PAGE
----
Facts About Historical Figures' Relatives We Learned In 2021

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Vote up the most intriguing tales of famous characters' relatives.

Learning about the family connections of famous figures is an effective way to deepen one's understanding of them and the impact they had on history. Mozart first got hooked on music because he wanted to be like his big sister; Harry Truman was an overprotective father; Frederick Douglass passed on a love of music to his grandson, who took it to the next level. Siblings of historical figures help to shape them, while descendants must grapple with their outsized legacy, whether it be a positive or negative one.

Here are some tales of historical figures' relatives we learned over the course of 2021. Vote up the ones that deepened your appreciation for that figure's importance, or that just make interesting stories in their own right.


  • Ulysses S. Grant's Granddaughter Married A Russian Prince And Fled The Russian Revolution
    Photo: Unknown / Wikimedia Commons / Public domain

    Ulysses S. Grant’s granddaughter, Julia Dent Cantacuzène Spiransky-Grant (also called Julia Dent Grant Cantacuzène Speransky) lived an extraordinarily eventful life befitting the family name. As granddaughter of a president and beloved war hero, Julia was American royalty. However, the man she married (after a whirlwind courtship) in 1899, Prince Michael Cantacuzène of Russia, made her real royalty. For almost two decades, the couple lived befitting their rank - lavishly and extravagantly - at the Russian court. However, in 1917, the Russian Revolution forced them to uproot their entire life. 

    According to Julia, she, Michael, and their children fled to the US from Russia with “little more than the clothes they were wearing." Once safely on American soil, the prince and princess lived a vastly different life. The prince started working at a bank, and an article Julia penned about her family’s experience during the revolution (written to bring in money to support the family) launched her writing career.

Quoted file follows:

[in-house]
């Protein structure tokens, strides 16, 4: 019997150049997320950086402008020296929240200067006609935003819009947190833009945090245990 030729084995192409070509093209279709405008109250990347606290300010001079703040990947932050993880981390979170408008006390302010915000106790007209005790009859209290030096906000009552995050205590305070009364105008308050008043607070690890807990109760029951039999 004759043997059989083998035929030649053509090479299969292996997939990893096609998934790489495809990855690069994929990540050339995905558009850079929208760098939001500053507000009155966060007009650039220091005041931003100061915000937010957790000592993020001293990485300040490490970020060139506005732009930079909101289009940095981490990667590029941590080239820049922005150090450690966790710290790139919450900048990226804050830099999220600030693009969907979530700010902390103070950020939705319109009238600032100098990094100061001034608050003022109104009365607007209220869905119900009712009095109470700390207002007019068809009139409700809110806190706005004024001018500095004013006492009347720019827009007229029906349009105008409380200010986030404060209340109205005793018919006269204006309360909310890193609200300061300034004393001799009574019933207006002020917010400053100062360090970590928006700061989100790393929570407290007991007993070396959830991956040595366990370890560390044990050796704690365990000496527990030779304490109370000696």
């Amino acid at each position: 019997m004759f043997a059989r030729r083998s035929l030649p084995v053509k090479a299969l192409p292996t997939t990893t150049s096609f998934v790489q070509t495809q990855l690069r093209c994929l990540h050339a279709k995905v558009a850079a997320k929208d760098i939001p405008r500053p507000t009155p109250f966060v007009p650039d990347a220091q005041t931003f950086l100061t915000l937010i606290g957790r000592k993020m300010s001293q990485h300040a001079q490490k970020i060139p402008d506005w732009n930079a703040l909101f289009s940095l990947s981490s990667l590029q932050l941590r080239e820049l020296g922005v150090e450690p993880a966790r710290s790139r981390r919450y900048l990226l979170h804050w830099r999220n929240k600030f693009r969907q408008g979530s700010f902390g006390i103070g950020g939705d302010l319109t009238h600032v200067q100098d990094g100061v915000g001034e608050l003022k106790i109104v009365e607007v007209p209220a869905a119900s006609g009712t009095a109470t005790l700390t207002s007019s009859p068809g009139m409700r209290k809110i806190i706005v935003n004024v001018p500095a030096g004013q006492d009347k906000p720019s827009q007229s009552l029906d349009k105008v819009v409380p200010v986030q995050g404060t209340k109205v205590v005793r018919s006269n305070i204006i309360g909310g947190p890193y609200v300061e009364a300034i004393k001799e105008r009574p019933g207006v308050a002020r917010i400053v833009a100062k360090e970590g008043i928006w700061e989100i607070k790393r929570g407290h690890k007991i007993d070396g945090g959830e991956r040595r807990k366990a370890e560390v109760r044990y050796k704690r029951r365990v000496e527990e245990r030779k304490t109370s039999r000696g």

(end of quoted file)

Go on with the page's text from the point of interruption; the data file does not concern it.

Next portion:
She lived until the age of 99, passing in 1975.

    136 votes
  • Maria Anna Mozart May Have Been More Talented Than Her Brother Wolfgang
    Photo: Eusebius Johann Alphen / Wikimedia Commons / Public domain
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    100 VOTES

    Maria Anna Mozart May Have Been More Talented Than Her Brother Wolfgang

    Maria Anna Mozart, older sister to Wolfgang, was a musical prodigy. Born in 1751, Maria Anna - often called Marianne or Nannerl - began playing the harpsichord under the guidance of her musician father, Leopold, at the age of 7. She and her brother (also introduced to music at a young age) began to tour with Leopold, performing in cities throughout Europe.

    Nannerl may have served as a role model, an inspiration, or even a rival for her brother. When the two appeared together in Munich in 1762, one observer recalled, "The poor little fellow plays marvelously. He is a child of spirit, lively, charming. His sister’s playing is masterly, and he applauded her.”

    Leopold described his daughter in 1764, noting:

    My little girl plays the most difficult works which we have... with incredible precision and so excellently... what it all amounts to is this, that my little girl, although she is only 12 years old, is one of the most skillful players in Europe.

    Leopold dedicated himself to the musical abilities of his children, and was somewhat tyrannical in his efforts. Nannerl was said to have helped Wolfgang in some of his training but, once she entered her late teens, her career as a performer came to an end. By 1770, the focus shifted to finding her a husband.

    While she waited to find a suitable match (she didn't marry until 1784), Nannerl composed music, sending her work to her brother. Wolfgang was an enthusiastic recipient, writing to her, "My dear sister! I am in awe that you can compose so well, in a word, the song you wrote is beautiful.” Sadly, we can't judge for ourselves, as apparently none of Nannerl's compositions have survived. It is likely, however, that she left a stamp on the work of her more famous little brother.

    100 votes
  • Amon Göth's Daughter, Monika Hertwig, Is Still Grappling With His Legacy 
    Photo: Unknown / Wikimedia Commons / Public domain

    Amon Göth (1908-1946) was the notoriously brutal commandant of the Kraków-Płaszów concentration camp in German-occupied Poland during World War II. He was portrayed by Ralph Fiennes in the 1993 film Schindler's List.

    Monika Hertwig (b. 1945) was 1 year old when her father was executed for his war crimes. A retired university administrator, she appeared in the 2006 documentary Inheritance, in which she discusses the difficult legacy her father left behind.

    Hertwig knew little about her father as a child, and only learned the full story years later: